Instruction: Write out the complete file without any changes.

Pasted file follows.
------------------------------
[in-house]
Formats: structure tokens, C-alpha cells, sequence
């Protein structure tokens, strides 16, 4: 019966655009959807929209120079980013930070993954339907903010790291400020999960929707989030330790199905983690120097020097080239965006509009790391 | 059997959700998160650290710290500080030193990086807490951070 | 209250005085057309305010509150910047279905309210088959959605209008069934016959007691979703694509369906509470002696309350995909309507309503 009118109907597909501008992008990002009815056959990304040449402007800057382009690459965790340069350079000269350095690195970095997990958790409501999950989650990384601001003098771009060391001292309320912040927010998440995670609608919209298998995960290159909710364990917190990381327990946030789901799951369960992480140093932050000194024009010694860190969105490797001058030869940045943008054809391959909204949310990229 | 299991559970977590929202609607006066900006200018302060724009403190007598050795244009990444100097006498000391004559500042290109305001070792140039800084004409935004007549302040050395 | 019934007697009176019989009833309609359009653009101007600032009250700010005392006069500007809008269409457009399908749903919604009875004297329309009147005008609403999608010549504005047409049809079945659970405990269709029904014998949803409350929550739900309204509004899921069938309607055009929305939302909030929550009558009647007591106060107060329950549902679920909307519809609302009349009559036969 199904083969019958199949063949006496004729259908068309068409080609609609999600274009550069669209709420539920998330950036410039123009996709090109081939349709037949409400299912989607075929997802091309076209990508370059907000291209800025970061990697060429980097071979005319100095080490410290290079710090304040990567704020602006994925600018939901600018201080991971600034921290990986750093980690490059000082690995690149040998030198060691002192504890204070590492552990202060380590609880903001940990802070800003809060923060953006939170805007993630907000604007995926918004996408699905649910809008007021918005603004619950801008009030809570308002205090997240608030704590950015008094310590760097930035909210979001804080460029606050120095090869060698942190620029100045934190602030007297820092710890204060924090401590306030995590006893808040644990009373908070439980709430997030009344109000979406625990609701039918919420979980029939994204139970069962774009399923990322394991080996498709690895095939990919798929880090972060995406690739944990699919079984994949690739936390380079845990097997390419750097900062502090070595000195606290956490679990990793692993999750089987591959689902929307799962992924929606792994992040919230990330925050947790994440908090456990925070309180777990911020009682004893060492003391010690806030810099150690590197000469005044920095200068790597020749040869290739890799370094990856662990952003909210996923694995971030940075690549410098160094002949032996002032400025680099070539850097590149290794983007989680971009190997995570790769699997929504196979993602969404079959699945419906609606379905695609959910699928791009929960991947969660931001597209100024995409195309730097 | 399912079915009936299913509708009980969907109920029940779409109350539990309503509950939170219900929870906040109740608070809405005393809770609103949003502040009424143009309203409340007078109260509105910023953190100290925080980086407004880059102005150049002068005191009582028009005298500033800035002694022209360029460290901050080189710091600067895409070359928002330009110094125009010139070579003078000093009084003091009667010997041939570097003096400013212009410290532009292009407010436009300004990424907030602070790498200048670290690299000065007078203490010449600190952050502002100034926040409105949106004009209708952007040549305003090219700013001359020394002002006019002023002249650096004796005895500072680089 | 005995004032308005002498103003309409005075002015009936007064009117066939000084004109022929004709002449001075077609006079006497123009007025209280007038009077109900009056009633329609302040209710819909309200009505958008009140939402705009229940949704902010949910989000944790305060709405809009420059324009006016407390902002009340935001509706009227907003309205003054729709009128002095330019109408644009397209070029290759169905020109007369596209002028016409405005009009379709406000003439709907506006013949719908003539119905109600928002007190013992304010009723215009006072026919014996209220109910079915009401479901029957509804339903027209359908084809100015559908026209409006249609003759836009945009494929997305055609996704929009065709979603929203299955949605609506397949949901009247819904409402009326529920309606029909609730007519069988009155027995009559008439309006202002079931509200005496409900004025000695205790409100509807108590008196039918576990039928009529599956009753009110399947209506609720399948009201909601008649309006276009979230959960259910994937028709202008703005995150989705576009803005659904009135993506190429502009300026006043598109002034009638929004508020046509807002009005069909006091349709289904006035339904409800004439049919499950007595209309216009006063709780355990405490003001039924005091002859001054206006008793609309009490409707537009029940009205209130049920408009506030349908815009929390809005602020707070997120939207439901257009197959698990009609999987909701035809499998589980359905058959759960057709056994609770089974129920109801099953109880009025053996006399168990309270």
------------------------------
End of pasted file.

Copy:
[in-house]
Formats: structure tokens, C-alpha cells, sequence
């Protein structure tokens, strides 16, 4: 019966655009959807929209120079980013930070993954339907903010790291400020999960929707989030330790199905983690120097020097080239965006509009790391 | 059997959700998160650290710290500080030193990086807490951070 | 209250005085057309305010509150910047279905309210088959959605209008069934016959007691979703694509369906509470002696309350995909309507309503 009118109907597909501008992008990002009815056959990304040449402007800057382009690459965790340069350079000269350095690195970095997990958790409501999950989650990384601001003098771009060391001292309320912040927010998440995670609608919209298998995960290159909710364990917190990381327990946030789901799951369960992480140093932050000194024009010694860190969105490797001058030869940045943008054809391959909204949310990229 | 299991559970977590929202609607006066900006200018302060724009403190007598050795244009990444100097006498000391004559500042290109305001070792140039800084004409935004007549302040050395 | 019934007697009176019989009833309609359009653009101007600032009250700010005392006069500007809008269409457009399908749903919604009875004297329309009147005008609403999608010549504005047409049809079945659970405990269709029904014998949803409350929550739900309204509004899921069938309607055009929305939302909030929550009558009647007591106060107060329950549902679920909307519809609302009349009559036969 199904083969019958199949063949006496004729259908068309068409080609609609999600274009550069669209709420539920998330950036410039123009996709090109081939349709037949409400299912989607075929997802091309076209990508370059907000291209800025970061990697060429980097071979005319100095080490410290290079710090304040990567704020602006994925600018939901600018201080991971600034921290990986750093980690490059000082690995690149040998030198060691002192504890204070590492552990202060380590609880903001940990802070800003809060923060953006939170805007993630907000604007995926918004996408699905649910809008007021918005603004619950801008009030809570308002205090997240608030704590950015008094310590760097930035909210979001804080460029606050120095090869060698942190620029100045934190602030007297820092710890204060924090401590306030995590006893808040644990009373908070439980709430997030009344109000979406625990609701039918919420979980029939994204139970069962774009399923990322394991080996498709690895095939990919798929880090972060995406690739944990699919079984994949690739936390380079845990097997390419750097900062502090070595000195606290956490679990990793692993999750089987591959689902929307799962992924929606792994992040919230990330925050947790994440908090456990925070309180777990911020009682004893060492003391010690806030810099150690590197000469005044920095200068790597020749040869290739890799370094990856662990952003909210996923694995971030940075690549410098160094002949032996002032400025680099070539850097590149290794983007989680971009190997995570790769699997929504196979993602969404079959699945419906609606379905695609959910699928791009929960991947969660931001597209100024995409195309730097 | 399912079915009936299913509708009980969907109920029940779409109350539990309503509950939170219900929870906040109740608070809405005393809770609103949003502040009424143009309203409340007078109260509105910023953190100290925080980086407004880059102005150049002068005191009582028009005298500033800035002694022209360029460290901050080189710091600067895409070359928002330009110094125009010139070579003078000093009084003091009667010997041939570097003096400013212009410290532009292009407010436009300004990424907030602070790498200048670290690299000065007078203490010449600190952050502002100034926040409105949106004009209708952007040549305003090219700013001359020394002002006019002023002249650096004796005895500072680089 | 005995004032308005002498103003309409005075002015009936007064009117066939000084004109022929004709002449001075077609006079006497123009007025209280007038009077109900009056009633329609302040209710819909309200009505958008009140939402705009229940949704902010949910989000944790305060709405809009420059324009006016407390902002009340935001509706009227907003309205003054729709009128002095330019109408644009397209070029290759169905020109007369596209002028016409405005009009379709406000003439709907506006013949719908003539119905109600928002007190013992304010009723215009006072026919014996209220109910079915009401479901029957509804339903027209359908084809100015559908026209409006249609003759836009945009494929997305055609996704929009065709979603929203299955949605609506397949949901009247819904409402009326529920309606029909609730007519069988009155027995009559008439309006202002079931509200005496409900004025000695205790409100509807108590008196039918576990039928009529599956009753009110399947209506609720399948009201909601008649309006276009979230959960259910994937028709202008703005995150989705576009803005659904009135993506190429502009300026006043598109002034009638929004508020046509807002009005069909006091349709289904006035339904409800004439049919499950007595209309216009006063709780355990405490003001039924005091002859001054206006008793609309009490409707537009029940009205209130049920408009506030349908815009929390809005602020707070997120939207439901257009197959698990009609999987909701035809499998589980359905058959759960057709056994609770089974129920109801099953109880009025053996006399168990309270």